Easter is often the kickoff to Spring and a great celebration for families to see one another. This year may look a little different with smaller gatherings, virtual church, and other changes to family traditions. Here are a few suggestions to keep the season joyful and avoid meltdowns.
Keep One Tradition Alive
Families bond and memories are made over the traditions that kids remember their families holding. Though this year you may be unable to go to in-person church, have the big Easter
meal, or traditional Easter egg hunt with all of the cousins, it is important for children and parents alike to keep traditions alive. What is one tradition that you can continue this year with your family? Dying Easter eggs? The Easter bunny leaving floor footprints in the kitchen? Easter baskets? Cascarone fights? Deviled eggs? Whatever your family's tradition maybe that is doable with the current COVID restrictions, keep it alive! Join in the celebration with your children as they make memories of splashing each other with Egg dye, getting crowned champion of the egg smashing competition, covering your hair in Cascarone confetti, or finding the “golden egg” at the Easter egg hunt.
Set Limits on Candy, and Stick to Them
Easter baskets are the joy of many families, but the fight over candy can be the downfall of the season. Set clear limits around candy consumption to reduce sugar crashes, fighting,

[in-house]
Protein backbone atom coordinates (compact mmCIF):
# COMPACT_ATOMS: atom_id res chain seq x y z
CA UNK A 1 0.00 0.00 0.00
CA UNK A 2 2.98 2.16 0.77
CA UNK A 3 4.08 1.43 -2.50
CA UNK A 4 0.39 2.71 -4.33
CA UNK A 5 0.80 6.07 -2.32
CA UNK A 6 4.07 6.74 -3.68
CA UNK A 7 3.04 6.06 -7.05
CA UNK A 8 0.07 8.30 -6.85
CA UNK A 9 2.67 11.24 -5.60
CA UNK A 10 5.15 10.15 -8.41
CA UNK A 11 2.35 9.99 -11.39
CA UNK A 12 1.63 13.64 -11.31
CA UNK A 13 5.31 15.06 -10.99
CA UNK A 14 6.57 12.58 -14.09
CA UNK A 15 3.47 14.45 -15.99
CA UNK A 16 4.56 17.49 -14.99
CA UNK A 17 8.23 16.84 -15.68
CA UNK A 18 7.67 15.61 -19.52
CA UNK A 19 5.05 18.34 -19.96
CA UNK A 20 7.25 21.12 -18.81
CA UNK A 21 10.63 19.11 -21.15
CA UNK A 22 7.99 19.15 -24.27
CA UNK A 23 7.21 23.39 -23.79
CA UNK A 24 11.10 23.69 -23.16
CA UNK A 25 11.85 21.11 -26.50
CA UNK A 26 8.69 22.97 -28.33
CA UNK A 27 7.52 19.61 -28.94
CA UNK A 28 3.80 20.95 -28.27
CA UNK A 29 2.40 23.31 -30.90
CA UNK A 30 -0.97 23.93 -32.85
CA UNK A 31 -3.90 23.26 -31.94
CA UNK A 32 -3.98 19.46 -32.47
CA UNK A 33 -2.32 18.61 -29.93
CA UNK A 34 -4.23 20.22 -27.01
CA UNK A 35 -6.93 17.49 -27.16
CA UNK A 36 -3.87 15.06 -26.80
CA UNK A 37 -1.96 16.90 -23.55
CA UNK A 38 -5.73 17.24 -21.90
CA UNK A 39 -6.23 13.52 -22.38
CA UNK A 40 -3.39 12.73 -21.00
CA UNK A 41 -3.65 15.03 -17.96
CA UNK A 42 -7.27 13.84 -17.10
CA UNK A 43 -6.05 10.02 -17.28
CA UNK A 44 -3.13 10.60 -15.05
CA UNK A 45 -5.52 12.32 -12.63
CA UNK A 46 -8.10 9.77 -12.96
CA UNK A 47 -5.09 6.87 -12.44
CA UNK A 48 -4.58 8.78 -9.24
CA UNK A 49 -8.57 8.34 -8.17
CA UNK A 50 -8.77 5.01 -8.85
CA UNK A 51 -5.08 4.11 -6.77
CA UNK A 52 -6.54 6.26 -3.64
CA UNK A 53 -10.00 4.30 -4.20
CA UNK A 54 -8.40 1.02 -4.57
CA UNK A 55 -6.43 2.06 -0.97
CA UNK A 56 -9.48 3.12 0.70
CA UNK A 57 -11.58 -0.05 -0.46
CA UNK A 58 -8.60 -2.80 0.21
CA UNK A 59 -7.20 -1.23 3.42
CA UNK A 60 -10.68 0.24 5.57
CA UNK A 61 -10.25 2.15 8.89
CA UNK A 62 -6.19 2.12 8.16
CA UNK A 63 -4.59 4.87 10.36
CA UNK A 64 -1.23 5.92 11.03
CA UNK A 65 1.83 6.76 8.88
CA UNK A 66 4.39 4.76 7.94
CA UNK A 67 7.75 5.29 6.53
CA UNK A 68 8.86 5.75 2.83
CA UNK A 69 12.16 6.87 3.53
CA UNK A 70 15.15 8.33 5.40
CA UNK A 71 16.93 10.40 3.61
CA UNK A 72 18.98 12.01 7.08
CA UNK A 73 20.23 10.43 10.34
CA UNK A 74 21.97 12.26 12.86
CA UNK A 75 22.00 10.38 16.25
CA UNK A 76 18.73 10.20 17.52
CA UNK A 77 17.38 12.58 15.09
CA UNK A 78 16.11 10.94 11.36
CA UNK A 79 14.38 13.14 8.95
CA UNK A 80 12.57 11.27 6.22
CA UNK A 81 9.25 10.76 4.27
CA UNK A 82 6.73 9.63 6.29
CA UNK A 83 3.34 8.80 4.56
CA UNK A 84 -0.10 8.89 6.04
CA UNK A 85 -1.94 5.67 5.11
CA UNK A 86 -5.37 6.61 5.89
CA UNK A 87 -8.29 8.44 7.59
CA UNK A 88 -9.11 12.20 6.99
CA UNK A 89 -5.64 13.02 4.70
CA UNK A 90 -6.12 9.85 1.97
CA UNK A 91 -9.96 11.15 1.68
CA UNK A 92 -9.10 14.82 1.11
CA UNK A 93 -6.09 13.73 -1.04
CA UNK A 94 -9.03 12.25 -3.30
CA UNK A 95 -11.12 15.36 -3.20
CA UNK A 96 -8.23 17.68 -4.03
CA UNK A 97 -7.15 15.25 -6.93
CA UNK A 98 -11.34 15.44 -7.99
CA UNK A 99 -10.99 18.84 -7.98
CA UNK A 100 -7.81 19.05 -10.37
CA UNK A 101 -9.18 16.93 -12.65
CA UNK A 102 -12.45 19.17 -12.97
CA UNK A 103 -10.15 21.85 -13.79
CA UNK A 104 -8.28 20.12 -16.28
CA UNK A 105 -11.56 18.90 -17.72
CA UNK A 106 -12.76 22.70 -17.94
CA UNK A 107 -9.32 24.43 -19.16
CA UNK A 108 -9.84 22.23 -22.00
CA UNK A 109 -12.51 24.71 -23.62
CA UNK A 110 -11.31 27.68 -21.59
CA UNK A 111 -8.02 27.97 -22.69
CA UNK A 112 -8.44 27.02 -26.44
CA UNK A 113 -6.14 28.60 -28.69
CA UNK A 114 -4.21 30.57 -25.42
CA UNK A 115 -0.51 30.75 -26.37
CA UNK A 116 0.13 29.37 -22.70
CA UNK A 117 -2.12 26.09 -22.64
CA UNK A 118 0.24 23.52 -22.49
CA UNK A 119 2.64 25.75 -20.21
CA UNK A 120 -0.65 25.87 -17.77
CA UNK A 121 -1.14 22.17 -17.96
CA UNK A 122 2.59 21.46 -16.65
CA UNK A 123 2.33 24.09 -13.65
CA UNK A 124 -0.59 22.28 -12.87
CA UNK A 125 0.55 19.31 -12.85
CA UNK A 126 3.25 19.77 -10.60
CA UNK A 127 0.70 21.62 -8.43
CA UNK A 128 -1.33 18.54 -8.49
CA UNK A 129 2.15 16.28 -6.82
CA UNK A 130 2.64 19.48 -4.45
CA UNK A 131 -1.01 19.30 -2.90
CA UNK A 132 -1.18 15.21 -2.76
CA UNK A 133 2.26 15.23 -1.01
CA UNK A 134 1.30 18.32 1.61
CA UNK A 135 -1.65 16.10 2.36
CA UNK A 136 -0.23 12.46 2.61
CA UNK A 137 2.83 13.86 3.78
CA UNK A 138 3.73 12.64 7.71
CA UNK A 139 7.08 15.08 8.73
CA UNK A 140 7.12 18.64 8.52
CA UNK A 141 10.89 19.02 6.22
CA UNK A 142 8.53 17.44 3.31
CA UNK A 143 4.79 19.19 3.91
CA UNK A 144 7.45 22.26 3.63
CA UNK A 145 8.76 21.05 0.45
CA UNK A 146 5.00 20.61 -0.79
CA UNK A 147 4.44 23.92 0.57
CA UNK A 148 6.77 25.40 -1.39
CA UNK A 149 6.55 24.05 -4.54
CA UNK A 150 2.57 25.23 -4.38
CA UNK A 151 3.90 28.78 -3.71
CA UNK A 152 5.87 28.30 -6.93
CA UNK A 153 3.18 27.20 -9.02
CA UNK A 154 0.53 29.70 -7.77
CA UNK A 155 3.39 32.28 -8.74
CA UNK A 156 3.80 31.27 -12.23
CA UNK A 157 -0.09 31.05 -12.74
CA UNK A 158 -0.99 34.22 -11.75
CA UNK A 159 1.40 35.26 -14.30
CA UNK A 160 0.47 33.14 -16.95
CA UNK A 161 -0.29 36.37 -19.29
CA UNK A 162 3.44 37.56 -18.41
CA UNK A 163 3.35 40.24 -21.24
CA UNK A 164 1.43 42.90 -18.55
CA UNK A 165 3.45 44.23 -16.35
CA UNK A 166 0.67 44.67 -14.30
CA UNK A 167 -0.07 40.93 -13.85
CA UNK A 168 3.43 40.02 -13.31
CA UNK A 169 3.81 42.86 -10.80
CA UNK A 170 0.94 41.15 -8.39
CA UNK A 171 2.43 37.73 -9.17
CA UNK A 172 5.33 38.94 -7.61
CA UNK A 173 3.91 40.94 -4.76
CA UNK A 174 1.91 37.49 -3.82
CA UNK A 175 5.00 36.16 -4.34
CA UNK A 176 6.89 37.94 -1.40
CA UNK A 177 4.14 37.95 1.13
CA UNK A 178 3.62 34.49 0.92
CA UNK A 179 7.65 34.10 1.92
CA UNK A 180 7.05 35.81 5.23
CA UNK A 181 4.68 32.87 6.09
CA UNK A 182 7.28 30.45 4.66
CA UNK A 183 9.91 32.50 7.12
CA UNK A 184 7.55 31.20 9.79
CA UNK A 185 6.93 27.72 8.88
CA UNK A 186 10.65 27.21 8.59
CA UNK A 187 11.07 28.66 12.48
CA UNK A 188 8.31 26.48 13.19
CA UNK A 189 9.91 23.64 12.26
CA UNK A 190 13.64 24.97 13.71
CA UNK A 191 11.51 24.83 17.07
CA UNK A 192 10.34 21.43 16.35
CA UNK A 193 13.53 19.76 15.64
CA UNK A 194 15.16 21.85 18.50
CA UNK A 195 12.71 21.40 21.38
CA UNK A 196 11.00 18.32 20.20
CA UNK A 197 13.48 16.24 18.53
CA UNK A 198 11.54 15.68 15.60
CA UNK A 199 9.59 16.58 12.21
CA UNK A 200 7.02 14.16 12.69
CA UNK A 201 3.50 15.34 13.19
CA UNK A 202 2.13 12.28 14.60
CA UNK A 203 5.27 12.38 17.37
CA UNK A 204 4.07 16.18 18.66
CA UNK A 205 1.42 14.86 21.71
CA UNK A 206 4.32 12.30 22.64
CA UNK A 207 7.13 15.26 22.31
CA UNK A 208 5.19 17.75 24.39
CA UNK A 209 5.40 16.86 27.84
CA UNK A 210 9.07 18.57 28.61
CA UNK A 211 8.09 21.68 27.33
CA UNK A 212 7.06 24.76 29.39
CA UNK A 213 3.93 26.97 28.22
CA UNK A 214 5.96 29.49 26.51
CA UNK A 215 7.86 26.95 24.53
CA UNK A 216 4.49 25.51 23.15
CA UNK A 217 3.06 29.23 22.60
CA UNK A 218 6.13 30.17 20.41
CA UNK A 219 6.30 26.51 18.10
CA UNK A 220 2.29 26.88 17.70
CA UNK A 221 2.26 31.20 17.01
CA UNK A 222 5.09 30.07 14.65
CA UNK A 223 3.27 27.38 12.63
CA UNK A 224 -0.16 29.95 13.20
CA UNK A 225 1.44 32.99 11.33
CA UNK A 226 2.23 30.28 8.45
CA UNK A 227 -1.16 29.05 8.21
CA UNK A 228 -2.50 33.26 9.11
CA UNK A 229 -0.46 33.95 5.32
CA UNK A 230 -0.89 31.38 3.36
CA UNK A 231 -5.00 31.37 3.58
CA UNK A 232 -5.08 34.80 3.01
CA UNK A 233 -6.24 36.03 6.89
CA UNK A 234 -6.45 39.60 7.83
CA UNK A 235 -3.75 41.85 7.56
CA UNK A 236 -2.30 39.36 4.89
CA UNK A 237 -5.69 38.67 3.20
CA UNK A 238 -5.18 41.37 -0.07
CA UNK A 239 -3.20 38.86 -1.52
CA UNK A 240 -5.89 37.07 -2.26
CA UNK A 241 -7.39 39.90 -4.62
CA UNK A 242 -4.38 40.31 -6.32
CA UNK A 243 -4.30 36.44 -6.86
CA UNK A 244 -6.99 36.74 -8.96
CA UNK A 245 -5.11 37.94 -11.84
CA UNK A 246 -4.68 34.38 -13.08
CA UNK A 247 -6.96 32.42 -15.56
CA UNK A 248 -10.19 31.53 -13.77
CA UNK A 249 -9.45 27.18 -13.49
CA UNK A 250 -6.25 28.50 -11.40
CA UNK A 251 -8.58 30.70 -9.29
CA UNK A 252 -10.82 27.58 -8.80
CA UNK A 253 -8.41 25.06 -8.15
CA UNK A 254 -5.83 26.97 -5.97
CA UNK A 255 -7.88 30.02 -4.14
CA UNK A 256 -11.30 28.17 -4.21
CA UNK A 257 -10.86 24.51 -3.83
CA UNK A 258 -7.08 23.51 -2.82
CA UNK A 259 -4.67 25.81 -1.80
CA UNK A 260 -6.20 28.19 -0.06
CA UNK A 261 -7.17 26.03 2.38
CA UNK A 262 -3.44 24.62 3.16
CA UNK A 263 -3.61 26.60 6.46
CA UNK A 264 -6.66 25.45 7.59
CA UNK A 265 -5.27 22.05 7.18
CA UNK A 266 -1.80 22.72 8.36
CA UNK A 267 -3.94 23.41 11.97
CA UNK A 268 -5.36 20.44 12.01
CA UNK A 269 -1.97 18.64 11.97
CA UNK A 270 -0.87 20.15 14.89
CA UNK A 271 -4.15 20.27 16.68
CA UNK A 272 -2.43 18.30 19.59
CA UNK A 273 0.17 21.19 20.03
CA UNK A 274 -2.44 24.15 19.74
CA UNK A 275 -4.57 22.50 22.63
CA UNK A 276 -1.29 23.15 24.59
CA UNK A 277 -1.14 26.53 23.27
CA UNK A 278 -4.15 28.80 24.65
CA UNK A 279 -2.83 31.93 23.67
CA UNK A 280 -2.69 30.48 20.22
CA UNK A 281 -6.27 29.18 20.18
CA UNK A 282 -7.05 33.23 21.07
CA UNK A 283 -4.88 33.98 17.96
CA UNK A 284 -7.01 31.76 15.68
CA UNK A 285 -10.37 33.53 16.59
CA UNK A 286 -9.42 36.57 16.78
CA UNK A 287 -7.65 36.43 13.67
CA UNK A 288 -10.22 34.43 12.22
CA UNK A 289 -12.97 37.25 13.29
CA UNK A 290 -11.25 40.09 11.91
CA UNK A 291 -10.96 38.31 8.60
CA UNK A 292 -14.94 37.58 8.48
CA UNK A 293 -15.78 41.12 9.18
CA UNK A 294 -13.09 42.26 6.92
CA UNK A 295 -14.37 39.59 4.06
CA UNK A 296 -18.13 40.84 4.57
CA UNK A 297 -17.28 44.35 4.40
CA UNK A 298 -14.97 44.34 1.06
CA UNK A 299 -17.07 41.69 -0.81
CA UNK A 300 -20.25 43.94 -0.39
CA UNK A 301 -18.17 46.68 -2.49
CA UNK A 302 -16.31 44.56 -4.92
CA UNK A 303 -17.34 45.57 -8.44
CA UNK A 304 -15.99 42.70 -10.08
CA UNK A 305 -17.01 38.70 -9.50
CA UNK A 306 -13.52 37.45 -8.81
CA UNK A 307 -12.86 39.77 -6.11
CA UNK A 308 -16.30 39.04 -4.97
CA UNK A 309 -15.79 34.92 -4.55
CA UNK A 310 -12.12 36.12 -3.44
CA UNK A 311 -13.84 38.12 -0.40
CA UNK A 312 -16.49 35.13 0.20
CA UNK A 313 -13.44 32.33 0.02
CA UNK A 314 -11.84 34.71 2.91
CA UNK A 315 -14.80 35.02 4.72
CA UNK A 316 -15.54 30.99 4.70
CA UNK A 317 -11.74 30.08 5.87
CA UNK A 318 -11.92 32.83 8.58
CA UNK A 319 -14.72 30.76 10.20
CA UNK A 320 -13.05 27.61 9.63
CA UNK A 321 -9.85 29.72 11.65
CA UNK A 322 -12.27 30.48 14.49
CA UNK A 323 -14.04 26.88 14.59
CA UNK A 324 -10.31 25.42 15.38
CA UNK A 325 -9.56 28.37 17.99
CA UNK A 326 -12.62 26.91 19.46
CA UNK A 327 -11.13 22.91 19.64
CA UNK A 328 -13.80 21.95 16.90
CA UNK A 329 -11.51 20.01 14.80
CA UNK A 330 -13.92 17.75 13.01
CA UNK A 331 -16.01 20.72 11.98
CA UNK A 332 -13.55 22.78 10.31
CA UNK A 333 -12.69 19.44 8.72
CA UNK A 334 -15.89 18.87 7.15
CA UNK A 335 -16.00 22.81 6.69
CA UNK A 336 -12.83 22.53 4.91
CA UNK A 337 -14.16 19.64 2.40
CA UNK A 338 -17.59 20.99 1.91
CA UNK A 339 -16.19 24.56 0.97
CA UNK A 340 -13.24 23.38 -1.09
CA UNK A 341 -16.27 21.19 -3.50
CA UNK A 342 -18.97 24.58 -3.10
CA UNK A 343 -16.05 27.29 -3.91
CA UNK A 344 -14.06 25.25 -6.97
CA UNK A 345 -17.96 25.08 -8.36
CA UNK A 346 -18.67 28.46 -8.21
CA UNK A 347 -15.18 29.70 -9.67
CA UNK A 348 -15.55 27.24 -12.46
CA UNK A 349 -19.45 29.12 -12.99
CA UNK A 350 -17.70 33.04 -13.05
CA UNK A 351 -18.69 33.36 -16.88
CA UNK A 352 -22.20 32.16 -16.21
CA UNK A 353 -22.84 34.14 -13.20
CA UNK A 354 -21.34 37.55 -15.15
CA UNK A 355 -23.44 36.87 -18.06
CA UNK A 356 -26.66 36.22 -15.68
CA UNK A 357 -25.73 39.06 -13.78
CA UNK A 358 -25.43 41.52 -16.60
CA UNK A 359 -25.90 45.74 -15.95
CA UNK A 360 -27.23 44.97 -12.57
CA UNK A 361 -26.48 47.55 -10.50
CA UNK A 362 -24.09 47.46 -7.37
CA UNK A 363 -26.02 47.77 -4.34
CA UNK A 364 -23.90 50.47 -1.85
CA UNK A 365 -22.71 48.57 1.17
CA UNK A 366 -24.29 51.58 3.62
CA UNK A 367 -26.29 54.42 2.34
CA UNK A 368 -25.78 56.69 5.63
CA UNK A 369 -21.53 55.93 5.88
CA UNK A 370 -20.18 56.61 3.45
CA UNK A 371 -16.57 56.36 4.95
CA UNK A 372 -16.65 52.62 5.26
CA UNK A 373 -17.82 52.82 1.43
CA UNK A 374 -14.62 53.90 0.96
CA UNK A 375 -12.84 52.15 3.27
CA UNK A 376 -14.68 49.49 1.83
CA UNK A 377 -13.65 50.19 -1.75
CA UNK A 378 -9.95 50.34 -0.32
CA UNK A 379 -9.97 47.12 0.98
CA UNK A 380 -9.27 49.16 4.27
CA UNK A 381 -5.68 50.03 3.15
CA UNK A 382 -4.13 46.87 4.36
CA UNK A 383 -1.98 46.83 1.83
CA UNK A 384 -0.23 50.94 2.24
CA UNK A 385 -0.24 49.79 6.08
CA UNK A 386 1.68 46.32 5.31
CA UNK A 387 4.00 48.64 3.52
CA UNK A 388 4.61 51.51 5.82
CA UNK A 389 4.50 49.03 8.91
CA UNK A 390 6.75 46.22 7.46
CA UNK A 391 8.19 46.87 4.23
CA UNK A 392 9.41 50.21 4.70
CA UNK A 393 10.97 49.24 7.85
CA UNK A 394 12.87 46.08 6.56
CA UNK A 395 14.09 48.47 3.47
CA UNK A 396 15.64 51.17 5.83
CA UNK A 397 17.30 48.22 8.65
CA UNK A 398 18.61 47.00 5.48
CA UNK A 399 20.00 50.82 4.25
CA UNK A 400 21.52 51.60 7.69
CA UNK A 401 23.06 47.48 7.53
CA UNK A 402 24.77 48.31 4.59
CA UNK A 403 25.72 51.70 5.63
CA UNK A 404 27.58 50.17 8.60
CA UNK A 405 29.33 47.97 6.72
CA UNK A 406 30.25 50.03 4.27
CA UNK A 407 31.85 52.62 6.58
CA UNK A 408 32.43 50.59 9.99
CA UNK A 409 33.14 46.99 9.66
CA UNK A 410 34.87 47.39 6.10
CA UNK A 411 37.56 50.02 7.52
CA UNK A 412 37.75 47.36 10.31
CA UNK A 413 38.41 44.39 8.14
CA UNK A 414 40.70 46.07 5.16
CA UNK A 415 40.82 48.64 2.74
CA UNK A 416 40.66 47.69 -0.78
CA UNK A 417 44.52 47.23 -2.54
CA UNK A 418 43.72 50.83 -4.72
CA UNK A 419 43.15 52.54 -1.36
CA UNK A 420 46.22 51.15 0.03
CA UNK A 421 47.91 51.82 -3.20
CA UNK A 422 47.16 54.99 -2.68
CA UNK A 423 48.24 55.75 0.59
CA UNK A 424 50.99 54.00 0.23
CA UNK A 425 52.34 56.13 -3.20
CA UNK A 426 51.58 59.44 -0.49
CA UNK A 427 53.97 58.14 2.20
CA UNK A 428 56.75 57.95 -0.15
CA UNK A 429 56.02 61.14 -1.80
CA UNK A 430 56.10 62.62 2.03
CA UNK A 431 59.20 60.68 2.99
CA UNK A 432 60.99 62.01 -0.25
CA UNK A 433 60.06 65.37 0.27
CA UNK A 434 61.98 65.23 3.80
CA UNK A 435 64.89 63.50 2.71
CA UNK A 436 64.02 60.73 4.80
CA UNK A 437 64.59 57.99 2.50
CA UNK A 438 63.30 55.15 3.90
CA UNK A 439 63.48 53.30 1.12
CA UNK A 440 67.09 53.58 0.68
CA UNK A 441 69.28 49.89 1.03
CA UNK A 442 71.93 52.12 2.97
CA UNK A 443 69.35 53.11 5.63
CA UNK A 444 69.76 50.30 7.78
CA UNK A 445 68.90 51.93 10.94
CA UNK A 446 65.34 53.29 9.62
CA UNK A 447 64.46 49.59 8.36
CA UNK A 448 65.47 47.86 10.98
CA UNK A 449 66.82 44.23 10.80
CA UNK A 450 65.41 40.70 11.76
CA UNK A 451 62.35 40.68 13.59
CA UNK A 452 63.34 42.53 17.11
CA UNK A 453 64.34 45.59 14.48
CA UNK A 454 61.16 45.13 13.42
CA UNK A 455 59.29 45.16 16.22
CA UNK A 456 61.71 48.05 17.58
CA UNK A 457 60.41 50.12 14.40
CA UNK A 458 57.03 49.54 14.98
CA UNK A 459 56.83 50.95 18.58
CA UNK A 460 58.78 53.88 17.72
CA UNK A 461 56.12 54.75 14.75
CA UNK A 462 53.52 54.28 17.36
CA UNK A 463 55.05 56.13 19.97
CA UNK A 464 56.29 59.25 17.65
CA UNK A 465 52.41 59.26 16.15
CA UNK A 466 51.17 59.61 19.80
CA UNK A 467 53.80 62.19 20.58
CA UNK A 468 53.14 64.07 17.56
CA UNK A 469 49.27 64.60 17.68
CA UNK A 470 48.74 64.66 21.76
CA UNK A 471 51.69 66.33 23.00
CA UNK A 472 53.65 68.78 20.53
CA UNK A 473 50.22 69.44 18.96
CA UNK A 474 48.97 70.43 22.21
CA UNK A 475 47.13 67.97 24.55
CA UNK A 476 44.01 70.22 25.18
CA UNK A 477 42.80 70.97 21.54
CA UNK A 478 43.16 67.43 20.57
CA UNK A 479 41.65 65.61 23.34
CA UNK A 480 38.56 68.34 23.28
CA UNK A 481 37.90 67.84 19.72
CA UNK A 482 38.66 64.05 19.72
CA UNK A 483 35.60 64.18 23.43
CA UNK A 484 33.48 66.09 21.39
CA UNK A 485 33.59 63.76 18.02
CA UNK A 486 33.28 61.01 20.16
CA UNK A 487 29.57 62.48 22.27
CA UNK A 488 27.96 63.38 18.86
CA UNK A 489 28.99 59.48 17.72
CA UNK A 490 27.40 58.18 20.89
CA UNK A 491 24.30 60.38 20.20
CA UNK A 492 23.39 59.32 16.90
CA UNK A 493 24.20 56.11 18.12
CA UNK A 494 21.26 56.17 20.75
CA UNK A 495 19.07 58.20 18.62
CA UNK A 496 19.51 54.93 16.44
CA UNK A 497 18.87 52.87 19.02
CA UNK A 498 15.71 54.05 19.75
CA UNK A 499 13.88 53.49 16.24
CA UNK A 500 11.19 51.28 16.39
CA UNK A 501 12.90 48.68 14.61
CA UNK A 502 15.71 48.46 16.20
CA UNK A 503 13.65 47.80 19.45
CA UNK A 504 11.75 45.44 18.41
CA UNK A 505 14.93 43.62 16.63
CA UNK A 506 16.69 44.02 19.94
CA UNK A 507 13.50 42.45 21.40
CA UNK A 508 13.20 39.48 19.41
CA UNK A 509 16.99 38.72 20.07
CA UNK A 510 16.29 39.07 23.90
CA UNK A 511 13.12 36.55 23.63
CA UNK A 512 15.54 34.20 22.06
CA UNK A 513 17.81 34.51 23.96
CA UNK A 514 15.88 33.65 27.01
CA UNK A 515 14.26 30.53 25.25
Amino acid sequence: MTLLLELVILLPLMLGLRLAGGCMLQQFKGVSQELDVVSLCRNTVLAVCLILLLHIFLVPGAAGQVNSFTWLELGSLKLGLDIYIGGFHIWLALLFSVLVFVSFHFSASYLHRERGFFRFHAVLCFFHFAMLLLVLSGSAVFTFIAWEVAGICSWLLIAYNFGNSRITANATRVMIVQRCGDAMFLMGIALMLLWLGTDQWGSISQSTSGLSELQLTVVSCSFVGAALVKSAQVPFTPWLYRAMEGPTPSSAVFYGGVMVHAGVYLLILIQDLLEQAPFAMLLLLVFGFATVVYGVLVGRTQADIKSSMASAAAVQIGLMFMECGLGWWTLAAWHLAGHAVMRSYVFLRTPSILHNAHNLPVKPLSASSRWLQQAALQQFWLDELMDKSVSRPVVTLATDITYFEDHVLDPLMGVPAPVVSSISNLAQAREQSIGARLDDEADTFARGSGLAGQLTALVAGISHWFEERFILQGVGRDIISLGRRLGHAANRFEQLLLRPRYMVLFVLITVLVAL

and grumpy children. For example, if the rules in your house are that each child can have two pieces of candy a day: “I know you would like to have your Easter candy right now, but candy is for having after dinner, you can choose one piece or two pieces for after dinner”. Or if your rules are that your children can have one sweet a day: “You are mad that the candy is on the top shelf, you have already had your sweet for the day, you can choose to have a Peep or a Reese’s tomorrow”. It may take a lot of repetition, but as clear predictable boundaries are set, children will have the opportunity to make choices (i.e. feel a sense of personal responsibility) and as time passes (even if it is the whole Easter season) start to know the expectations of the household (i.e. candy is not for over-indulging on).
We are wishing your family a joyous season, and hopeful that you can spend some quality time making memories of traditions not fighting this Easter.